Earlier this week, SPOnG managed to catch up with one of modern gaming's most idiosyncratic designers, Harvest Moon
creator Yasuhiro Wada - currently development director over at Rising Star Games - for a wide-ranging chat about farming, growing up in the countryside, the future of Nintendo, the new DS and PSP versions of Harvest Moon
and, surprisingly, his love of Grand Theft Auto
and what exactly makes 'acceptable' violence in games.
, described by some as a Ďmore hardcoreí Animal Crossing
is a cult farm-based sim/RPG which first appeared in 1996 (in Japan, 1997 in Europe) on the Super Nintendo Entertainment System (SNES). Increasingly complex versions of the game have also graced Game Boy, GBA, N64, PlayStation, PlayStation 2, GameCube and Ė later this month in Europe Ė the most recent versions on DS
and on PSP
The charmingly simple object of Harvest Moon
games is to maintain a farm over a period of time, tending the crops and livestock through the seasons, while befriending the nearby townsfolk, getting married, having kids and living happily ever after. Beyond everything else, itís regularly cited as a refreshingly slow-paced antidote to the overwhelming trend of modern videogames to be faster, louder and Ė increasingly Ė more (unnecessarily) violent.
Hi, before we get started talking about the latest [DS and PSP] versions of Harvest Moon
just wanted to talk a little bit about the history of the games. Itís over ten years now since the first gameÖ
Yes, the first game was released in 1996 in Japan, then in Europe the following year.
Can you tell us a little more about your original inspiration for the game?
My life, my childhoodÖ I was born and raised in the countryside and I wanted to create a game that reflected rural lifeÖ as opposed to games that represented urban life or warzones or that type of thing. So I wanted to create a new type of game based on my own experiences growing up outside of city life.
So would it be fair to say there are similarities between what you did (and do) with Harvest Moon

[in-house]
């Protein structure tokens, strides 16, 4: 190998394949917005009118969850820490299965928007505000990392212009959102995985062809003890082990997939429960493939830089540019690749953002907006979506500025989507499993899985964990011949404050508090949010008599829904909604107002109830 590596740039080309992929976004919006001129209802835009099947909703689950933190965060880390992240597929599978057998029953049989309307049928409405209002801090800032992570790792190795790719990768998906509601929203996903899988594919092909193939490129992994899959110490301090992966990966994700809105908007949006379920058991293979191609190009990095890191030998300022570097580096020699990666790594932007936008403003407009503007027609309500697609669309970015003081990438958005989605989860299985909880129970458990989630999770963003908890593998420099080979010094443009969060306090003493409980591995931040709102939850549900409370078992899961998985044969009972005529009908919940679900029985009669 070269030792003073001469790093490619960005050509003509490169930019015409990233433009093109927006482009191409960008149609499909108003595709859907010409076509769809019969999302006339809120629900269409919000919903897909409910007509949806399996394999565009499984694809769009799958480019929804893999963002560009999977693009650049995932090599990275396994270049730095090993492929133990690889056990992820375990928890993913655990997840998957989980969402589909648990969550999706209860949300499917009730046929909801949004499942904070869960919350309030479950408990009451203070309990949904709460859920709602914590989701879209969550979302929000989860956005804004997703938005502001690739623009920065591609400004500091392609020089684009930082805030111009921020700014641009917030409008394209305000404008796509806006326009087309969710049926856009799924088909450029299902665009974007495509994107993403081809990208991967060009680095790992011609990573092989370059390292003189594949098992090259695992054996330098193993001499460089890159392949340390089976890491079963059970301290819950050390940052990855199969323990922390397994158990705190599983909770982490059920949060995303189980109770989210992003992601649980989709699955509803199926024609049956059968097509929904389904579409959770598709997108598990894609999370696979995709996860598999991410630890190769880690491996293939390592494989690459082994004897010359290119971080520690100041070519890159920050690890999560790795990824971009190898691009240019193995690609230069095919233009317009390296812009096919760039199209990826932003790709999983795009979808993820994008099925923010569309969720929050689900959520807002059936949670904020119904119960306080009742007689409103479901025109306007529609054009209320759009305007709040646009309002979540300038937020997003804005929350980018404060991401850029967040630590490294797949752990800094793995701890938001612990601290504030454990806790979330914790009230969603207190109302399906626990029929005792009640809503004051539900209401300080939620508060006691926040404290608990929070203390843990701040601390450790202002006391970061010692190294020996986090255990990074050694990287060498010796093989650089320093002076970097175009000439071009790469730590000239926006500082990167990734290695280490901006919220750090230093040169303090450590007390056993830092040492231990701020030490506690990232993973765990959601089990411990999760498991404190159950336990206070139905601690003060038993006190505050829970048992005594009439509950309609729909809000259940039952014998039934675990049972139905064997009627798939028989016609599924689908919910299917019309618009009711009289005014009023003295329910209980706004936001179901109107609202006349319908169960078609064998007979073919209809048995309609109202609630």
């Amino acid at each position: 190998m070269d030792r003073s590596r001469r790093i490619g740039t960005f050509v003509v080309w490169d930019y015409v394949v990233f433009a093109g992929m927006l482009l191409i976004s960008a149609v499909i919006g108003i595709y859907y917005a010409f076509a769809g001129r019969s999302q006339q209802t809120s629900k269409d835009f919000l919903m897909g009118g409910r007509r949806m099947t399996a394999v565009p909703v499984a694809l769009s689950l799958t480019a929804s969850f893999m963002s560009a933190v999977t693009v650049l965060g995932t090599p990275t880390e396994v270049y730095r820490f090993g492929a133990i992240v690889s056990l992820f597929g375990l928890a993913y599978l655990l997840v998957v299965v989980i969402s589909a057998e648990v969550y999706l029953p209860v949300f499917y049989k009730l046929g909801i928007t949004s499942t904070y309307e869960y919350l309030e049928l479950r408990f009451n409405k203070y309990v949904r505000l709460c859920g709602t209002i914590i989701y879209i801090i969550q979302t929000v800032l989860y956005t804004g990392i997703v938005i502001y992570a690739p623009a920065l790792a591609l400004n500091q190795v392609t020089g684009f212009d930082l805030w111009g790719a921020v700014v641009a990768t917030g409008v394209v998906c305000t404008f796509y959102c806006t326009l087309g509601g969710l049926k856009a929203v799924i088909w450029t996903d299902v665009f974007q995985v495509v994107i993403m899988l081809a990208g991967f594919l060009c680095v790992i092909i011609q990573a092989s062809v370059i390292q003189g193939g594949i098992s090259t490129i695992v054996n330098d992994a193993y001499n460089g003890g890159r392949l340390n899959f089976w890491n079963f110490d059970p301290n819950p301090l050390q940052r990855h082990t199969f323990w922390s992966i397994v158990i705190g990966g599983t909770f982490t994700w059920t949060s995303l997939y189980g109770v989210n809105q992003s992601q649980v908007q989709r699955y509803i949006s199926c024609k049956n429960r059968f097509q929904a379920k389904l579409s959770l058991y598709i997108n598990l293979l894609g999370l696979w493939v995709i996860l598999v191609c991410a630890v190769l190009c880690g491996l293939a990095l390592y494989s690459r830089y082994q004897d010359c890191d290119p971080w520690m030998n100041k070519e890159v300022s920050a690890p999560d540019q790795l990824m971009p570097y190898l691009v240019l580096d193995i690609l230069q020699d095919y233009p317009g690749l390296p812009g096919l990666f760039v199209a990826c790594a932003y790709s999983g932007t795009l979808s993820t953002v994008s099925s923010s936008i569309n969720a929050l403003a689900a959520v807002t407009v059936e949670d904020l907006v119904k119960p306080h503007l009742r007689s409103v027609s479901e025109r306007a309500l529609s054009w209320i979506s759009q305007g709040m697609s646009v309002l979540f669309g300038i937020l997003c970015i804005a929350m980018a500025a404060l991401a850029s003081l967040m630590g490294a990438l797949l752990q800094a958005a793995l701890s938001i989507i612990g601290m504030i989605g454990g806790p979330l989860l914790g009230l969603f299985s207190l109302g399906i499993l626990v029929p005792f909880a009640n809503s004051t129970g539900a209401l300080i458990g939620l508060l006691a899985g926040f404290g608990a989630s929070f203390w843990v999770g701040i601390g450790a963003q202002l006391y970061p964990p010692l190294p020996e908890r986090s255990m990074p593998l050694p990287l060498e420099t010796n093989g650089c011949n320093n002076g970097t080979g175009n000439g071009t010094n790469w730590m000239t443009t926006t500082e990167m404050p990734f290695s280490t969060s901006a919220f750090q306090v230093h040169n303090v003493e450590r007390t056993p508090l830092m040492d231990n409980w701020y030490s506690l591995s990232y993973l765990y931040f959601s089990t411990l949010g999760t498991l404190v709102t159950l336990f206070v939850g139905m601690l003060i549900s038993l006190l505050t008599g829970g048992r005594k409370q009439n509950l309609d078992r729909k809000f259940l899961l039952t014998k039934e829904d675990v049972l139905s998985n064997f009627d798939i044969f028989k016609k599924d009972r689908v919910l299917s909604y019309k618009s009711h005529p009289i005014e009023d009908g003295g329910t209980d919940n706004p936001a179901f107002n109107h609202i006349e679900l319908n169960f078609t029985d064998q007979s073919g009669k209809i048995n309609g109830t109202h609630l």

and what Miyamoto does with Zelda
Yes, of course. I really respect Mr Miyamoto. Zelda
was the first game that made me want to make games myself. Whenever I construct a game there is always a Zelda
influence somewhere in there.
SPOnG: Harvest Moon
is a fairly slow-paced game Ė were there any other games which gave you this idea of creating a much slower gaming experience?
How the timing and pace of the game is experienced is totally dependent upon the players themselves and their individual personality, I think. Some players tell me my games are too fast, others tell me they are too slow. I donít consider the game to be slow, I donít think of it like that. I wanted to create a game that was based on the endlessly circulating time of the seasons, with the player being thrown into this circulating timeframe Ė in which they can develop human friendships and relationships, tend to their crops and look after animals and livestock.
There is certainly some influence from Legend of Zelda
, in that [in those games] players were able to destroy every single rock or tree or interact with many things and characters around them. Of course, the difference was that in Zelda
there is no concept of time as such Ė time has stopped there Ė so players can do whatever they want to do without thinking about the timescale at all. By introducing the timescale into Harvest Moon
I wanted to introduce this sense of the circulating time based on the seasons to players.